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Antidepressants and pregnancy review

Most types of depression are treated with antidepressant medications, usually known as antidepressants. Pregnancy has been said to protect women from depression, but recent studies didn’t confirm these claims. However, it also doesn’t mean that pregnant women experience some worsening of their depression over the nine months of pregnancy. It is simply recognized that pregnancy and probably the hormones during that time provoke different emotional status, causing difficulties in women already diagnosed with depression.

Depression Treatment in Pregnant Women

If you are expecting, you should know that some antidepressants have been known to carry certain health risks for your unborn child and some are considered safe to be used. Cessation of the depression treatment might aggravate your condition and because of that it’s important to be informed about your medications and its impact to your baby.

Depression in pregnant women is the condition that should be treated, all doctors agree in that note. You have to be able to take care of both yourself and your baby and eat proper food, which turn out to be something depressive people can’t do. Quitting your antidepressants might also provoke alcohol or cigarette addiction, which is also very bad for the health of your child. Avoiding the treatment for your depression, you may end up giving premature birth, low birth weight and development difficulties in the baby. Also, you could be exposed to a higher risk of postpartum depression, without the proper therapy during the pregnancy.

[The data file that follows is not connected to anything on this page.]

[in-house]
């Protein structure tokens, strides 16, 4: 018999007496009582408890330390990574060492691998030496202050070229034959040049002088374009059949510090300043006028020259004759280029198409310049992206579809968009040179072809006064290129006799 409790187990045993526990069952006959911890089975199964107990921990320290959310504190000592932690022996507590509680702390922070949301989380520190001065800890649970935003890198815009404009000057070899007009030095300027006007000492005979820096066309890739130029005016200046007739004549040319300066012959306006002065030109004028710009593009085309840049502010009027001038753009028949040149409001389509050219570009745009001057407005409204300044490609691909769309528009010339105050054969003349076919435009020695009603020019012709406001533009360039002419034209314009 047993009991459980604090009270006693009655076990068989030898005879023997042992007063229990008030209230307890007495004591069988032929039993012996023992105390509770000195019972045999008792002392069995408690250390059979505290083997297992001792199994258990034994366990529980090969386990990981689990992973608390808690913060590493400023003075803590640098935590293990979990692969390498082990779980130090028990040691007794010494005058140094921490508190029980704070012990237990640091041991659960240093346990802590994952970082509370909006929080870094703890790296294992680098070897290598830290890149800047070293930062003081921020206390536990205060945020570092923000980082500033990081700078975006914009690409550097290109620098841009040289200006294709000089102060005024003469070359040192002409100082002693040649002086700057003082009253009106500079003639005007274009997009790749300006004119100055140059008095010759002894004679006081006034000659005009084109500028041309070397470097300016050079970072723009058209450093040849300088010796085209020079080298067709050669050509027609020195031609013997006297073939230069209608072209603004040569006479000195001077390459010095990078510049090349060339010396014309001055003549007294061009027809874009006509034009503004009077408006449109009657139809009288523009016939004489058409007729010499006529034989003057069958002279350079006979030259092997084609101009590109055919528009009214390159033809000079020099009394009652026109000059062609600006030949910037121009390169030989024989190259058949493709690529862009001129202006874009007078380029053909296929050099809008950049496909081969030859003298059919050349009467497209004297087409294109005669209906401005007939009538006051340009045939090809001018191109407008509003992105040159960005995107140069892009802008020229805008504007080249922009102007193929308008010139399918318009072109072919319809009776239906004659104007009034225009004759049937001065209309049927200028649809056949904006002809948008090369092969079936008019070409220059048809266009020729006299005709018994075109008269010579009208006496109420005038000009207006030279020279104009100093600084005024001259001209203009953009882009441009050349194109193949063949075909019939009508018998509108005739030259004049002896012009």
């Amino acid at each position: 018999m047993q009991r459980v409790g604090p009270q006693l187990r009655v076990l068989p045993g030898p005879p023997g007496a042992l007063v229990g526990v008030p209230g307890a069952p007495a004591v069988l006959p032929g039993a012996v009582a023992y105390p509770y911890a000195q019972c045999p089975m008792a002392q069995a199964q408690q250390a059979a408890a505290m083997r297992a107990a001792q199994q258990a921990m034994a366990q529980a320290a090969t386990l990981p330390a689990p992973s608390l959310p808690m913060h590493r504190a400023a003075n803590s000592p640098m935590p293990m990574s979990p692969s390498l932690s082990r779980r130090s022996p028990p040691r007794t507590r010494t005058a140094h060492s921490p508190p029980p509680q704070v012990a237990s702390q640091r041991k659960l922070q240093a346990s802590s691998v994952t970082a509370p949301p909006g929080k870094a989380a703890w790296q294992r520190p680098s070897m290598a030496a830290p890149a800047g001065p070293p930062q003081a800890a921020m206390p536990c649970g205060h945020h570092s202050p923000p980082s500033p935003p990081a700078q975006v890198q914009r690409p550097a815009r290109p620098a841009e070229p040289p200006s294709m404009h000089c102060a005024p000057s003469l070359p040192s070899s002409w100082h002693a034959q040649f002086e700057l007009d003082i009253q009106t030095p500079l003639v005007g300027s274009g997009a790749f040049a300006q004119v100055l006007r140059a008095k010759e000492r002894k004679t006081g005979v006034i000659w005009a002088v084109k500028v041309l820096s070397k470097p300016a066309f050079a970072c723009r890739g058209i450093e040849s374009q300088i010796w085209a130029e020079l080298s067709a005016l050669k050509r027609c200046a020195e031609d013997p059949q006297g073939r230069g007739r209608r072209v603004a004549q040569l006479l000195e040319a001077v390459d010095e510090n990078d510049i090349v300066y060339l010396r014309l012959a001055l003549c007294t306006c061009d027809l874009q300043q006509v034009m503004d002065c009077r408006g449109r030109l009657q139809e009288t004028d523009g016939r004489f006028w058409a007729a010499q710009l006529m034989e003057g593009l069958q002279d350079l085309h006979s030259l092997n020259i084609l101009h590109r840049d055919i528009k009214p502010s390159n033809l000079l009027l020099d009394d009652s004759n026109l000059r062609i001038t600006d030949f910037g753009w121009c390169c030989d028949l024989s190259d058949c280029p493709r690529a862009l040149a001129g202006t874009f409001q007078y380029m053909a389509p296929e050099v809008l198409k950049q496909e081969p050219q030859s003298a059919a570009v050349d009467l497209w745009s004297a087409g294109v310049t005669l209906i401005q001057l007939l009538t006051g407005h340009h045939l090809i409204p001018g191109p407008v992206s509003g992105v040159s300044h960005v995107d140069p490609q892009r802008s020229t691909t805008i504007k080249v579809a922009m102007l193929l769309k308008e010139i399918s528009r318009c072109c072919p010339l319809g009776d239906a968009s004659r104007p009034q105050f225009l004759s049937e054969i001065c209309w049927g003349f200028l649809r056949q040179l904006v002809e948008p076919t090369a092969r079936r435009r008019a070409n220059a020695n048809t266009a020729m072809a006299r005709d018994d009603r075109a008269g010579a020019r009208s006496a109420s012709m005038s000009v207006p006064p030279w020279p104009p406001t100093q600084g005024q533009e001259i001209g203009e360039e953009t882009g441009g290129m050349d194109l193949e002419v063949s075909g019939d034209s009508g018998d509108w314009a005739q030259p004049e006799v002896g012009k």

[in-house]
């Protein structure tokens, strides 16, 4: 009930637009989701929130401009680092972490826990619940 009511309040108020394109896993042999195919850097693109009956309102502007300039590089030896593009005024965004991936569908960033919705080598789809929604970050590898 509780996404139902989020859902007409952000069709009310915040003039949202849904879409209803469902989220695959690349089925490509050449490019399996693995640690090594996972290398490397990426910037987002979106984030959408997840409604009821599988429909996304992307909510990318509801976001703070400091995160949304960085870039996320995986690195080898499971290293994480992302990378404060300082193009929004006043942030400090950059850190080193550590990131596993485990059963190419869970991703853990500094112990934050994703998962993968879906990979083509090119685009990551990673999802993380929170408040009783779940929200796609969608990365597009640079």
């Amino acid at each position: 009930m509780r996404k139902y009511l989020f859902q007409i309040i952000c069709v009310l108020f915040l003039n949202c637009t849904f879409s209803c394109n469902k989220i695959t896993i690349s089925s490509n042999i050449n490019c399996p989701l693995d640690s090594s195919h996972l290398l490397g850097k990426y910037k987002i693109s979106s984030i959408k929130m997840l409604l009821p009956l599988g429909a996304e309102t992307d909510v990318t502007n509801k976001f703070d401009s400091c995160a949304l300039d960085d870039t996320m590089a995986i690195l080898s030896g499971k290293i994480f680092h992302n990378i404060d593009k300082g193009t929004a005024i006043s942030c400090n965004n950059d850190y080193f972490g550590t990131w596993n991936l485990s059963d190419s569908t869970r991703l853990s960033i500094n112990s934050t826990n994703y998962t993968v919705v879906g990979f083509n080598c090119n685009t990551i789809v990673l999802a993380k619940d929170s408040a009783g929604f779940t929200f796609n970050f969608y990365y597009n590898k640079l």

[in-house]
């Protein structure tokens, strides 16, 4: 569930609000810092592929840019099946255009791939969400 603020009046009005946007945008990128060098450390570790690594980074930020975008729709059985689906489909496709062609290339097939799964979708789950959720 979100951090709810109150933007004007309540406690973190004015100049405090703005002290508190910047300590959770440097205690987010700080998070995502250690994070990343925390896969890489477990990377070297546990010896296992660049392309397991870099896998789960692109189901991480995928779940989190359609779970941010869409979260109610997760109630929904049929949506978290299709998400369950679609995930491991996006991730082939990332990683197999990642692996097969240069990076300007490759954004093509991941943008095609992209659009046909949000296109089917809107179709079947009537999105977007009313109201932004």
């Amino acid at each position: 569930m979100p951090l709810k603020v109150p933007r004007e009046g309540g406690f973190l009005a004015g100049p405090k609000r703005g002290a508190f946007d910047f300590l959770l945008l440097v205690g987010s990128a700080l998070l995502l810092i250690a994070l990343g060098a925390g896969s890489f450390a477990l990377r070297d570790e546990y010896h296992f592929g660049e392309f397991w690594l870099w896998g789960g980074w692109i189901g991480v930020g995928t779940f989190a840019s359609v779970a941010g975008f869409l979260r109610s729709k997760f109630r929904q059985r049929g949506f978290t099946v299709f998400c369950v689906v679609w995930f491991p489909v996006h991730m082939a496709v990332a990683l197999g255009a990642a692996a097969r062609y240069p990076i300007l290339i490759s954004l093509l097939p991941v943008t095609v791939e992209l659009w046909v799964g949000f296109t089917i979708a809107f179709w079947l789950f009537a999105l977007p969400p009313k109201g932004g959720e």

Medication Considered Safe in Pregnancy

Citalopram (Celexa), sertraline (Zoloft), amytryptiline, nortryptiline (Pamelor), bupropion (Wellbutrin) and fluoxetine (Prozac or Sarafem) have been recommended by most doctors to be used during the pregnancy. These medications had some reported side effects to the unborn children, but these were rare or unconfirmed effects.

Bupropion hasn’t been associated with any risks for the baby, while amytryptiline and nortryptiline may also be valued as safe, since there are no recent studies confirming any adverse effects on the unborn child.

Citalopram may rarely cause persistent pulmonary hypertension in newborn children, and different birth and heart defects. Fluoxetine and sertraline can also cause harm to baby’s lungs or a heart. However, since these are very rare occasions, these drugs cause extremely low risks for the baby.

What Drugs to Avoid

Paroxetine (Paxil), phenelzine (Nardil) and tranylcypromine (Parnate) are not considered to be safe for pregnant women. Avoid these medications if you are pregnant. Paroxetine can provoke heart defects in unborn children in first trimester of pregnancy and also provoke different medical problems, such as: anencephaly, omphalocele and craniosynostosis. Phenelzine and tranylcypromine have been associated with the serious raise in blood pressure that might lead to stroke.

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